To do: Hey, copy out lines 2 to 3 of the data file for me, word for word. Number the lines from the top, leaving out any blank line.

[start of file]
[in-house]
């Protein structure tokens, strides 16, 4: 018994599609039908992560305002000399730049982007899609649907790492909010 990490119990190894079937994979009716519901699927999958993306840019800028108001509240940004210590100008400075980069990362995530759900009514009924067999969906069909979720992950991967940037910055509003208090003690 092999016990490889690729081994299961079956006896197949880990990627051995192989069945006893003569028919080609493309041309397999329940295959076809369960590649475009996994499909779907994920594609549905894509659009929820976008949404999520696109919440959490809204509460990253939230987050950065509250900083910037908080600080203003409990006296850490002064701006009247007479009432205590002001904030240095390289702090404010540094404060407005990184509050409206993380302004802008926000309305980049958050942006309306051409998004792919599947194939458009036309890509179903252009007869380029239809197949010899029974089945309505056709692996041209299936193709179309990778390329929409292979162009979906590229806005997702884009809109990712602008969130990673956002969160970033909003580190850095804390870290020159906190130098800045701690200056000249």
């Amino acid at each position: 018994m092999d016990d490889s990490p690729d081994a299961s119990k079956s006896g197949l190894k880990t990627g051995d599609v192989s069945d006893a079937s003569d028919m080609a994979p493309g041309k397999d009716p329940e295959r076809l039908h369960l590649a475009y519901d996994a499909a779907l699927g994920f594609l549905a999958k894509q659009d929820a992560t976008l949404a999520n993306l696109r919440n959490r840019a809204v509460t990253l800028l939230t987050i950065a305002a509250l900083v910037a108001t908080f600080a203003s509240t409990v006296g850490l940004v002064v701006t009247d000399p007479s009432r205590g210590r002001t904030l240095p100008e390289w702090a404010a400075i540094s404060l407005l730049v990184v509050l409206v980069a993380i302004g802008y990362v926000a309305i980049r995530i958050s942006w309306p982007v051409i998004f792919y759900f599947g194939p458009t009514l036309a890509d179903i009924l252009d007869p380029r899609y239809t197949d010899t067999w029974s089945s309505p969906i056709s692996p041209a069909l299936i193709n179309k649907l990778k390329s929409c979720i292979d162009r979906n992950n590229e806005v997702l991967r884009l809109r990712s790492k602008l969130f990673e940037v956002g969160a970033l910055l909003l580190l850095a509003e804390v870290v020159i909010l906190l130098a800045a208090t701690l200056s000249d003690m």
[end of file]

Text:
């Protein structure tokens, strides 16, 4: 018994599609039908992560305002000399730049982007899609649907790492909010 990490119990190894079937994979009716519901699927999958993306840019800028108001509240940004210590100008400075980069990362995530759900009514009924067999969906069909979720992950991967940037910055509003208090003690 092999016990490889690729081994299961079956006896197949880990990627051995192989069945006893003569028919080609493309041309397999329940295959076809369960590649475009996994499909779907994920594609549905894509659009929820976008949404999520696109919440959490809204509460990253939230987050950065509250900083910037908080600080203003409990006296850490002064701006009247007479009432205590002001904030240095390289702090404010540094404060407005990184509050409206993380302004802008926000309305980049958050942006309306051409998004792919599947194939458009036309890509179903252009007869380029239809197949010899029974089945309505056709692996041209299936193709179309990778390329929409292979162009979906590229806005997702884009809109990712602008969130990673956002969160970033909003580190850095804390870290020159906190130098800045701690200056000249």
């Amino acid at each position: 018994m092999d016990d490889s990490p690729d081994a299961s119990k079956s006896g197949l190894k880990t990627g051995d599609v192989s069945d006893a079937s003569d028919m080609a994979p493309g041309k397999d009716p329940e295959r076809l039908h369960l590649a475009y519901d996994a499909a779907l699927g994920f594609l549905a999958k894509q659009d929820a992560t976008l949404a999520n993306l696109r919440n959490r840019a809204v509460t990253l800028l939230t987050i950065a305002a509250l900083v910037a108001t908080f600080a203003s509240t409990v006296g850490l940004v002064v701006t009247d000399p007479s009432r205590g210590r002001t904030l240095p100008e390289w702090a404010a400075i540094s404060l407005l730049v990184v509050l409206v980069a993380i302004g802008y990362v926000a309305i980049r995530i958050s942006w309306p982007v051409i998004f792919y759900f599947g194939p458009t009514l036309a890509d179903i009924l252009d007869p380029r899609y239809t197949d010899t067999w029974s089945s309505p969906i056709s692996p041209a069909l299936i193709n179309k649907l990778k390329s929409c979720i292979d162009r979906n992950n590229e806005v997702l991967r884009l809109r990712s790492k602008l969130f990673e940037v956002g969160a970033l910055l909003l580190l850095a509003e804390v870290v020159i909010l906190l130098a800045a208090t701690l200056s000249d003690m």